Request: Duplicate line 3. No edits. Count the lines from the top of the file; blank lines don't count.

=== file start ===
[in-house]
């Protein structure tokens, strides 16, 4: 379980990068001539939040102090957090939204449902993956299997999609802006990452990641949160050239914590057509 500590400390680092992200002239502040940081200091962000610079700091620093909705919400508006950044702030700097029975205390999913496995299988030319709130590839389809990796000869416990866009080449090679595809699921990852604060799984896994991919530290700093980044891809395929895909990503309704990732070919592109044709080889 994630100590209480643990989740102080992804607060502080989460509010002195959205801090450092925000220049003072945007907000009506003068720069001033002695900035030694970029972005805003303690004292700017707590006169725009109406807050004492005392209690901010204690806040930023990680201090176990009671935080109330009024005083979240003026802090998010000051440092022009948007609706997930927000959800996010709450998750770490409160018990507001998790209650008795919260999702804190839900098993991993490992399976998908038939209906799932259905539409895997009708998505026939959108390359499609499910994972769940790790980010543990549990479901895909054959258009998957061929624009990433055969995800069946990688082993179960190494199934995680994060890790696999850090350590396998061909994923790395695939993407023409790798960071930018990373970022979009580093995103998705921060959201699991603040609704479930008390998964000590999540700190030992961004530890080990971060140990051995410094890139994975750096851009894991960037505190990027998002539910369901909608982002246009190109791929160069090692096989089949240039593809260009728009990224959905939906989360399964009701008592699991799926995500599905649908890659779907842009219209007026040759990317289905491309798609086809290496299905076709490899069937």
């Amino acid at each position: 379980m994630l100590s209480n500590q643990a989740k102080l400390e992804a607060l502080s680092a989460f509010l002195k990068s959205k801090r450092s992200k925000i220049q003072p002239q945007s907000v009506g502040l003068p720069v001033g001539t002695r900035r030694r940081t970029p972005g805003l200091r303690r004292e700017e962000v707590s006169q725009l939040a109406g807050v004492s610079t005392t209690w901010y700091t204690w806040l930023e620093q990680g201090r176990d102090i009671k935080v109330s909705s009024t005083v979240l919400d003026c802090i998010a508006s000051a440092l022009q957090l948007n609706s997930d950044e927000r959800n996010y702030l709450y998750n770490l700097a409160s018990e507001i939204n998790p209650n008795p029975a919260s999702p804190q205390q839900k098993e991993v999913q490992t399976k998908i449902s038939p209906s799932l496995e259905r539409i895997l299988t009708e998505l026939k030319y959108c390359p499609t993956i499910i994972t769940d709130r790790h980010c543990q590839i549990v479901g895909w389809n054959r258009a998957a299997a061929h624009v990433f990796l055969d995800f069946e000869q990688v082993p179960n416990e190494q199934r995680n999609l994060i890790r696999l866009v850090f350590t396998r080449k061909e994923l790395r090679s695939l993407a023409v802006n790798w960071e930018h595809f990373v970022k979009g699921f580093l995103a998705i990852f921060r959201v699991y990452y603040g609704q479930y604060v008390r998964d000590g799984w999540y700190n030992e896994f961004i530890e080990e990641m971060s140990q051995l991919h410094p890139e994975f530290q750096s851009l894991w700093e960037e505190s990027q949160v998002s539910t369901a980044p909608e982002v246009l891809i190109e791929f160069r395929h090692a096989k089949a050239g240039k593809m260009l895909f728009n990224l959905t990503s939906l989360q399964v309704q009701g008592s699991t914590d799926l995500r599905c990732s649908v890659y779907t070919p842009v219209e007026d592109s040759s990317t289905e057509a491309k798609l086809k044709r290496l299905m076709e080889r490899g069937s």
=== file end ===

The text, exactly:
């Amino acid at each position: 379980m994630l100590s209480n500590q643990a989740k102080l400390e992804a607060l502080s680092a989460f509010l002195k990068s959205k801090r450092s992200k925000i220049q003072p002239q945007s907000v009506g502040l003068p720069v001033g001539t002695r900035r030694r940081t970029p972005g805003l200091r303690r004292e700017e962000v707590s006169q725009l939040a109406g807050v004492s610079t005392t209690w901010y700091t204690w806040l930023e620093q990680g201090r176990d102090i009671k935080v109330s909705s009024t005083v979240l919400d003026c802090i998010a508006s000051a440092l022009q957090l948007n609706s997930d950044e927000r959800n996010y702030l709450y998750n770490l700097a409160s018990e507001i939204n998790p209650n008795p029975a919260s999702p804190q205390q839900k098993e991993v999913q490992t399976k998908i449902s038939p209906s799932l496995e259905r539409i895997l299988t009708e998505l026939k030319y959108c390359p499609t993956i499910i994972t769940d709130r790790h980010c543990q590839i549990v479901g895909w389809n054959r258009a998957a299997a061929h624009v990433f990796l055969d995800f069946e000869q990688v082993p179960n416990e190494q199934r995680n999609l994060i890790r696999l866009v850090f350590t396998r080449k061909e994923l790395r090679s695939l993407a023409v802006n790798w960071e930018h595809f990373v970022k979009g699921f580093l995103a998705i990852f921060r959201v699991y990452y603040g609704q479930y604060v008390r998964d000590g799984w999540y700190n030992e896994f961004i530890e080990e990641m971060s140990q051995l991919h410094p890139e994975f530290q750096s851009l894991w700093e960037e505190s990027q949160v998002s539910t369901a980044p909608e982002v246009l891809i190109e791929f160069r395929h090692a096989k089949a050239g240039k593809m260009l895909f728009n990224l959905t990503s939906l989360q399964v309704q009701g008592s699991t914590d799926l995500r599905c990732s649908v890659y779907t070919p842009v219209e007026d592109s040759s990317t289905e057509a491309k798609l086809k044709r290496l299905m076709e080889r490899g069937s």